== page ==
St. Paul wrote that “By one Spirit we were all baptized into one body. Whether we are Jewish or Greek, slave or free, God gave all of us one Spirit to drink.” 1 Corinthians 12:13 He was speaking of the commonality we share as members of Christ’s Body. That’s inner language, but it’s published worldwide, an open secret. We are people who see each other. And who feel a common bond. That’s the danger of 15 months to stop the spread with people afraid to venture out their doors. We need each other. I might thank God for Zoom, here. Were it not at least for that feature, you online would have had no church last year at all. Were we to comply with the most drastic regulations, no church service could be held anywhere. But this isn’t church, it’s a protest. Remember that.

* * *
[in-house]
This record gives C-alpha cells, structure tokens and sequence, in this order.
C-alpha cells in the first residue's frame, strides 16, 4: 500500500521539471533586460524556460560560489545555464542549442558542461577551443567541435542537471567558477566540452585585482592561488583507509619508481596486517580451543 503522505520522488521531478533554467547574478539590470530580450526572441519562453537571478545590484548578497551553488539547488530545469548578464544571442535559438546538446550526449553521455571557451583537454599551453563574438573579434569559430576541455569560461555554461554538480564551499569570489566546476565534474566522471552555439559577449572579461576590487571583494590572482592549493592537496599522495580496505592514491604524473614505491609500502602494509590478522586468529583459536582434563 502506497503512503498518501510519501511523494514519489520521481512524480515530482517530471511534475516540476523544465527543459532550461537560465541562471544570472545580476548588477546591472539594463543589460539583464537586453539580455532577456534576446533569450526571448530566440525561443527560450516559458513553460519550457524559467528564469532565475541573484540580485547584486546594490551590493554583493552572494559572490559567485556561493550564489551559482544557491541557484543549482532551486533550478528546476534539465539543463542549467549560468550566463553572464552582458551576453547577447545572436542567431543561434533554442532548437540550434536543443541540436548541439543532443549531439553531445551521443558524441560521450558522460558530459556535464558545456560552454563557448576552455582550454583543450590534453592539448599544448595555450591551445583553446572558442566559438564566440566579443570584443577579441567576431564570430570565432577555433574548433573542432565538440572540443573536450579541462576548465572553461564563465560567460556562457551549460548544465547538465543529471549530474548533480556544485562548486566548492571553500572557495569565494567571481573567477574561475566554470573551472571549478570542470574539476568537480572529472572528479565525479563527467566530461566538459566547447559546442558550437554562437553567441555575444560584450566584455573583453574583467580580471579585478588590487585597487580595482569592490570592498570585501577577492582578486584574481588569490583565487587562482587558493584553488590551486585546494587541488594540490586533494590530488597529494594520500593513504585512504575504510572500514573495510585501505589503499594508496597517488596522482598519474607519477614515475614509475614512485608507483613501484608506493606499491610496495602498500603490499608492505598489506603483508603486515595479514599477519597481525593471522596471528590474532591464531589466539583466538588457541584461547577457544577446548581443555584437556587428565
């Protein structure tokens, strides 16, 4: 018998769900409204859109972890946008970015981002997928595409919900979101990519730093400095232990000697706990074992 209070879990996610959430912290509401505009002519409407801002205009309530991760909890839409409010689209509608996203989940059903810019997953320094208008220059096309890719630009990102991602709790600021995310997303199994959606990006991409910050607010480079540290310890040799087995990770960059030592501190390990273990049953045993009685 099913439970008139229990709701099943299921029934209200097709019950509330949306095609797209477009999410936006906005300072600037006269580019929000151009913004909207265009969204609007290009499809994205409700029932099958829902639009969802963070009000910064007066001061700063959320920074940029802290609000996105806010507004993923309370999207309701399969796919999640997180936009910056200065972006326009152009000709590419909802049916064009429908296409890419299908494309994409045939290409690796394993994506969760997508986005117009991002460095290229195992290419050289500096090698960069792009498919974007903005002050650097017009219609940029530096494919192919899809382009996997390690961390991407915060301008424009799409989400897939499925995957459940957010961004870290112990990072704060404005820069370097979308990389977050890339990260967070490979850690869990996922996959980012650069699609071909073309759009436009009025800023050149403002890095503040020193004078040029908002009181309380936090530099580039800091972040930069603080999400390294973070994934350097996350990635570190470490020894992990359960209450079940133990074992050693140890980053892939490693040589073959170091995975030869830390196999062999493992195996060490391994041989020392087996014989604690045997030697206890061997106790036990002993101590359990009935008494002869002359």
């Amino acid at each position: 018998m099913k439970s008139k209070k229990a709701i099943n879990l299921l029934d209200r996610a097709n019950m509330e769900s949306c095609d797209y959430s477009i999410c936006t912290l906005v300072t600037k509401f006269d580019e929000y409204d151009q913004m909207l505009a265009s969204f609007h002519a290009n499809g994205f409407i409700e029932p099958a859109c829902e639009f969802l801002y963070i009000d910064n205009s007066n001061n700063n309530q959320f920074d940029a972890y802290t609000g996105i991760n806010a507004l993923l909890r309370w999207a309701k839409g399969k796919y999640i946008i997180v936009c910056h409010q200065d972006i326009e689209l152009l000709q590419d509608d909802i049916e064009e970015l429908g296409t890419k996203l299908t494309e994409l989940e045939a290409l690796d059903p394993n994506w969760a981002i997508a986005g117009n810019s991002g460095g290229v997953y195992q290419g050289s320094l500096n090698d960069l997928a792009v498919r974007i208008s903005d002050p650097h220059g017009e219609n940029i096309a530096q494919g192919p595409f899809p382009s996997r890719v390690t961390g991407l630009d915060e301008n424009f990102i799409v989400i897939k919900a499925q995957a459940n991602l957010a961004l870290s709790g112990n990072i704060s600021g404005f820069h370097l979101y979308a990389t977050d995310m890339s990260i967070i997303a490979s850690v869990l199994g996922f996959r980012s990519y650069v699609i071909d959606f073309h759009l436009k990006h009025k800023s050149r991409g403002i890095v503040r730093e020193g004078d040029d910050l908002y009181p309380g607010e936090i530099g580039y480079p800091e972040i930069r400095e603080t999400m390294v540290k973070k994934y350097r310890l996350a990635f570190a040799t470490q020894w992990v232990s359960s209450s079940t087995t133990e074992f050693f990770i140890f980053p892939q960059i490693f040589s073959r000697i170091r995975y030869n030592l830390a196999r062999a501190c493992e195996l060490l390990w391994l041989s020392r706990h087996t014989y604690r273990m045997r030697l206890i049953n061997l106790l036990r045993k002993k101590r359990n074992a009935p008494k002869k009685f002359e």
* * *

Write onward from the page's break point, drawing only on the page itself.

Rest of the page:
Cults feed on fear and uniformity with the illogical use of words and ideas. The Church thrives on peace of mind and wonder at the goodness of God spoken in deep phrases expressing our faith in the One who made us all. “There is one body and one Spirit. In the same way you were called to share one hope. There is one Lord, one faith, one baptism, one God and Father of all, who is over everything, through everything, and in everything.” Eph 4